Fish oil is the fat or oil that’s extracted from fish tissue.
It usually comes from oily fish, such as herring, tuna, anchovies, and mackerel. Yet it’s sometimes produced from the livers of other fish, as is the case with cod liver oil.
The World Health Organization (WHO) recommends eating 1–2 portions of fish per week. This is because the omega-3 fatty acids in fish provide many health benefits, including protection against a number of diseases.
However, if you don’t eat 1–2 servings of fish per week, fish oil supplements can help you get enough omega-3s.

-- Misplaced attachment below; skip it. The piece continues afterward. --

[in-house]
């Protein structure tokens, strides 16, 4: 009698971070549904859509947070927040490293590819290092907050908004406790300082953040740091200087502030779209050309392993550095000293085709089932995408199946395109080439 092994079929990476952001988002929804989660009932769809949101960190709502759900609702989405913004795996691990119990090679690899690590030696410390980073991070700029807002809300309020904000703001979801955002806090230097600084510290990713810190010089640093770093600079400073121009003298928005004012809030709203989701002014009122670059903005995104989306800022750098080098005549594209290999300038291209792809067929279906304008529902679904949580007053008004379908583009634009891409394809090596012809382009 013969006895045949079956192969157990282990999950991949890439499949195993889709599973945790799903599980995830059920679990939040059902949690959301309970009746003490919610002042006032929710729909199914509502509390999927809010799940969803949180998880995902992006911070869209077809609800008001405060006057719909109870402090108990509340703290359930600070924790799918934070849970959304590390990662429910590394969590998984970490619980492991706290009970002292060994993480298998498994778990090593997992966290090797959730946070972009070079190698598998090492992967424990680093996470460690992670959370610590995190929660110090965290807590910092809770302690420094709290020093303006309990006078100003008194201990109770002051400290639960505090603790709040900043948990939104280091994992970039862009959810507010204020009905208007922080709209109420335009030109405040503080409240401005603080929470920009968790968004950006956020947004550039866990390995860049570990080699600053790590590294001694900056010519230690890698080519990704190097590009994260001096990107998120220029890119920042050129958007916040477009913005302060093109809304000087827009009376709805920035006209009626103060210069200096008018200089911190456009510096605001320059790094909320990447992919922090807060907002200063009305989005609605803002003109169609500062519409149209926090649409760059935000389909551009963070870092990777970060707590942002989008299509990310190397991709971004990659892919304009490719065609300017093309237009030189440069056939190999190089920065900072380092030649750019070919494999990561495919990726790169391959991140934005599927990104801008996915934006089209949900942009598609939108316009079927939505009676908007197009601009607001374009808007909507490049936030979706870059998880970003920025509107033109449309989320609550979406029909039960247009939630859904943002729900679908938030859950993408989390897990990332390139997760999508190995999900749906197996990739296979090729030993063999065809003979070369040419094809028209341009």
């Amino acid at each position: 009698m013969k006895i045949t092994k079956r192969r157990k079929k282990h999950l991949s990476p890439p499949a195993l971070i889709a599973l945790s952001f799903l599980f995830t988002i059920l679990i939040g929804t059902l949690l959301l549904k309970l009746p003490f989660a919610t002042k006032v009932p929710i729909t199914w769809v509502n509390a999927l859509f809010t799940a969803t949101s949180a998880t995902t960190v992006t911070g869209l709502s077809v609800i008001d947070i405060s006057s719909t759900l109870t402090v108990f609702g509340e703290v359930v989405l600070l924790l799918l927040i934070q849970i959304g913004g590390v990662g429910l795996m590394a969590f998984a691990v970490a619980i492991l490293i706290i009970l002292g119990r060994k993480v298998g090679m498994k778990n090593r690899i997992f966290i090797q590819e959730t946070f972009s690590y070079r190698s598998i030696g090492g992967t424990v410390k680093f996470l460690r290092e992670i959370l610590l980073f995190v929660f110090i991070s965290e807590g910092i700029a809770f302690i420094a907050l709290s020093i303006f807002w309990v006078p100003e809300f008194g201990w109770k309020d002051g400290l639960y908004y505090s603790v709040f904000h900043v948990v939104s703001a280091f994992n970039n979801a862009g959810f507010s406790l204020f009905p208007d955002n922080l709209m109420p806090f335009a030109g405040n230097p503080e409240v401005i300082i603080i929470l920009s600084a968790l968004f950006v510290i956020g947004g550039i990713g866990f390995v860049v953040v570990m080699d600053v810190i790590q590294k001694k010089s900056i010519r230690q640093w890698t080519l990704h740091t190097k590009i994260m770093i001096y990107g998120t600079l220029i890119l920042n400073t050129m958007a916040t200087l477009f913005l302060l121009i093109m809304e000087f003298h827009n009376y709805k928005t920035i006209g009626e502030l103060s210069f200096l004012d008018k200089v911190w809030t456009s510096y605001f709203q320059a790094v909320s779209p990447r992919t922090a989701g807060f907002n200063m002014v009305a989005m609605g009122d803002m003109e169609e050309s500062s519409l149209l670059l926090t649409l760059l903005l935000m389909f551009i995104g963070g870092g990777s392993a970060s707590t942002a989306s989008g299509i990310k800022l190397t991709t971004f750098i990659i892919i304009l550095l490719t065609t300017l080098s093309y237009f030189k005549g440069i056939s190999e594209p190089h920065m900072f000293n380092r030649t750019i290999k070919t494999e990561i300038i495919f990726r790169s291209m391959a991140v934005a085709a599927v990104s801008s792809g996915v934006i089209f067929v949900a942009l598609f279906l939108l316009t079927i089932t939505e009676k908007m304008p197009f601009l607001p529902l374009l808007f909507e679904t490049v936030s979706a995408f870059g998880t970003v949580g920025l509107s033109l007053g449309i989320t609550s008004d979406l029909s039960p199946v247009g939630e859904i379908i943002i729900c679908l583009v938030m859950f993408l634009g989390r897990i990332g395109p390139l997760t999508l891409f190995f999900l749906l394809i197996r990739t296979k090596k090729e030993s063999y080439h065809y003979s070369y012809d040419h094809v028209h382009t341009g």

Around 30% of fish oil is made up of omega-3s, while the remaining 70% is made up of other fats. What’s more, fish oil usually contains some vitamin A and D.
It’s important to note that the types of omega-3s found in fish oil have greater health benefits than the omega-3s found in some plant sources.
The main omega-3s in fish oil are eicosapentaenoic acid (EPA) and docosahexaenoic acid (DHA), while the omega-3 in plant sources is mainly alpha-linolenic acid (ALA).
Although ALA is an essential fatty acid, EPA and DHA have many more health benefits